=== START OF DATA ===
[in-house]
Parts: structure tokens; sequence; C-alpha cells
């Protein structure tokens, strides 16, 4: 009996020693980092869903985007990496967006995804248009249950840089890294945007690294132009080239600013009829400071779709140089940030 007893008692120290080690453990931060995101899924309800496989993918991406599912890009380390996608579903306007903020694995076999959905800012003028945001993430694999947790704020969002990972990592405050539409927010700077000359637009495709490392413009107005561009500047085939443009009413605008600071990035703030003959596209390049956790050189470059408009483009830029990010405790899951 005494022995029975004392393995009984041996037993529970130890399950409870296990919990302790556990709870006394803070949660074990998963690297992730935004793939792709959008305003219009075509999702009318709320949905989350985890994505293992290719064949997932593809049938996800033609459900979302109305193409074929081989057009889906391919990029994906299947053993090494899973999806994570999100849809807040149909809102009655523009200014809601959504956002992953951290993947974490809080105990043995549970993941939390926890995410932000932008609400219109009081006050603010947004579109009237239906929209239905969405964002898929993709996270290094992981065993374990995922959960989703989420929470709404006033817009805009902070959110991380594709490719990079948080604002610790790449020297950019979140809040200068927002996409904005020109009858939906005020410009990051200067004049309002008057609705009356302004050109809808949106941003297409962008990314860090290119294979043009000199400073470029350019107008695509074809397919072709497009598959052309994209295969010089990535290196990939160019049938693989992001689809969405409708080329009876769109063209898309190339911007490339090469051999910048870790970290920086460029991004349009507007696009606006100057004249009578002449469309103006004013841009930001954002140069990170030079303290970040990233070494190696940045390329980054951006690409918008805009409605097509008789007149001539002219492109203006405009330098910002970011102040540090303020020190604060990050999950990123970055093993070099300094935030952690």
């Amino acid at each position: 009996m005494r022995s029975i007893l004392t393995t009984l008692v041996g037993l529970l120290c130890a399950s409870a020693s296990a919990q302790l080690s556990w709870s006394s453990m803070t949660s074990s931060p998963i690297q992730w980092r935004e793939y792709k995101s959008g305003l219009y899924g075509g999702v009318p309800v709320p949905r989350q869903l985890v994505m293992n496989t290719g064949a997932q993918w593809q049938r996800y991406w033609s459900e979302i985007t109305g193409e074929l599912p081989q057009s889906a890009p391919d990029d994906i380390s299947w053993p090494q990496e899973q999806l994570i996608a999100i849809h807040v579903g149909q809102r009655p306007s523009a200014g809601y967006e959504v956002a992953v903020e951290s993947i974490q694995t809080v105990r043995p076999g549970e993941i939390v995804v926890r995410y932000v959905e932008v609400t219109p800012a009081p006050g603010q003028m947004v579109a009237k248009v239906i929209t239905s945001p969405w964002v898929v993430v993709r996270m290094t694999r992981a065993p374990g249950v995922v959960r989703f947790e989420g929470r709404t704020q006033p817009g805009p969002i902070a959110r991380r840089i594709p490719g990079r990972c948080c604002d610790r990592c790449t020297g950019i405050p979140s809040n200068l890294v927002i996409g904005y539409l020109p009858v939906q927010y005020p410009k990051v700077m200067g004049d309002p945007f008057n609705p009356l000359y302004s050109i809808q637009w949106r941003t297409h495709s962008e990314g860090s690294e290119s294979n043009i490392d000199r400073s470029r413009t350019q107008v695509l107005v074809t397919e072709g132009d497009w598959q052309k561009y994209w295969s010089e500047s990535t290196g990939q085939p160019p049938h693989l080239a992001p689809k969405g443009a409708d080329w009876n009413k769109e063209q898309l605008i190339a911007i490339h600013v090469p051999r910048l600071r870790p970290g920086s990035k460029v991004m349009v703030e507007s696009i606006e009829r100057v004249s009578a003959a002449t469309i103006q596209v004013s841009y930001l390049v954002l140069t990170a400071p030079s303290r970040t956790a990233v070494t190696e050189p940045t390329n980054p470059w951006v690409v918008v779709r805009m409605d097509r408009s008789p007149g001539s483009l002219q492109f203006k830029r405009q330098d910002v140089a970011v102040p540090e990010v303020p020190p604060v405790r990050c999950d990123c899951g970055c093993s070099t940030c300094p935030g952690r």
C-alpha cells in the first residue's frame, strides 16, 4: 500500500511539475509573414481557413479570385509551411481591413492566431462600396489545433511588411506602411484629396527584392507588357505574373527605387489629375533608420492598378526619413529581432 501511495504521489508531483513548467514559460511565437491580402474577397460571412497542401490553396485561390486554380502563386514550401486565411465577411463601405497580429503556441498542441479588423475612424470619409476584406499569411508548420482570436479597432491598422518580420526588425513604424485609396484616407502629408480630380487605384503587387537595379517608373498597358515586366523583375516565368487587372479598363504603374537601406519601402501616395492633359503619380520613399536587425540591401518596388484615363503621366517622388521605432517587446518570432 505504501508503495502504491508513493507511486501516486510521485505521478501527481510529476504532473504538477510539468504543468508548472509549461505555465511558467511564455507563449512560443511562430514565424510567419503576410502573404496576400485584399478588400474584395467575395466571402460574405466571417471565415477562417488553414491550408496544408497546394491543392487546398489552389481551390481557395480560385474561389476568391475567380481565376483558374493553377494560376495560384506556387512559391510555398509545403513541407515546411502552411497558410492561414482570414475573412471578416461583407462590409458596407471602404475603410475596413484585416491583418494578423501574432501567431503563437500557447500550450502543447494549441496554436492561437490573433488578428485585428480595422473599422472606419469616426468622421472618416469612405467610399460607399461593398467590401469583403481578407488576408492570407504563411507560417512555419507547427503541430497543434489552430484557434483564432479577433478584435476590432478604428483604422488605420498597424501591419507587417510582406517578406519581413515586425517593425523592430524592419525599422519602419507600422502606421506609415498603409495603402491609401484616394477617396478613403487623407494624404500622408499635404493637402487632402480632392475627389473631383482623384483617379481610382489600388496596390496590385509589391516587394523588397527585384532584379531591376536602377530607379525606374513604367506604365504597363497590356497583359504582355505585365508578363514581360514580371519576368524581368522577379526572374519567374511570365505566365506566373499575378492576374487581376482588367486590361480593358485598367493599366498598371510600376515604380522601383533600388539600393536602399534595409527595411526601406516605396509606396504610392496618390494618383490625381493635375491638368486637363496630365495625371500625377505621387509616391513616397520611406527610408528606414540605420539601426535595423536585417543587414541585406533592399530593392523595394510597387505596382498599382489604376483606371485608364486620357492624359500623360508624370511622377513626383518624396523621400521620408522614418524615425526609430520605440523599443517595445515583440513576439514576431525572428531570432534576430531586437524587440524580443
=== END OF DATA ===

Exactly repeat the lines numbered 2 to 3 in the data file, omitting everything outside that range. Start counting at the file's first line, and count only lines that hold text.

Parts: structure tokens; sequence; C-alpha cells
């Protein structure tokens, strides 16, 4: 009996020693980092869903985007990496967006995804248009249950840089890294945007690294132009080239600013009829400071779709140089940030 007893008692120290080690453990931060995101899924309800496989993918991406599912890009380390996608579903306007903020694995076999959905800012003028945001993430694999947790704020969002990972990592405050539409927010700077000359637009495709490392413009107005561009500047085939443009009413605008600071990035703030003959596209390049956790050189470059408009483009830029990010405790899951 005494022995029975004392393995009984041996037993529970130890399950409870296990919990302790556990709870006394803070949660074990998963690297992730935004793939792709959008305003219009075509999702009318709320949905989350985890994505293992290719064949997932593809049938996800033609459900979302109305193409074929081989057009889906391919990029994906299947053993090494899973999806994570999100849809807040149909809102009655523009200014809601959504956002992953951290993947974490809080105990043995549970993941939390926890995410932000932008609400219109009081006050603010947004579109009237239906929209239905969405964002898929993709996270290094992981065993374990995922959960989703989420929470709404006033817009805009902070959110991380594709490719990079948080604002610790790449020297950019979140809040200068927002996409904005020109009858939906005020410009990051200067004049309002008057609705009356302004050109809808949106941003297409962008990314860090290119294979043009000199400073470029350019107008695509074809397919072709497009598959052309994209295969010089990535290196990939160019049938693989992001689809969405409708080329009876769109063209898309190339911007490339090469051999910048870790970290920086460029991004349009507007696009606006100057004249009578002449469309103006004013841009930001954002140069990170030079303290970040990233070494190696940045390329980054951006690409918008805009409605097509008789007149001539002219492109203006405009330098910002970011102040540090303020020190604060990050999950990123970055093993070099300094935030952690």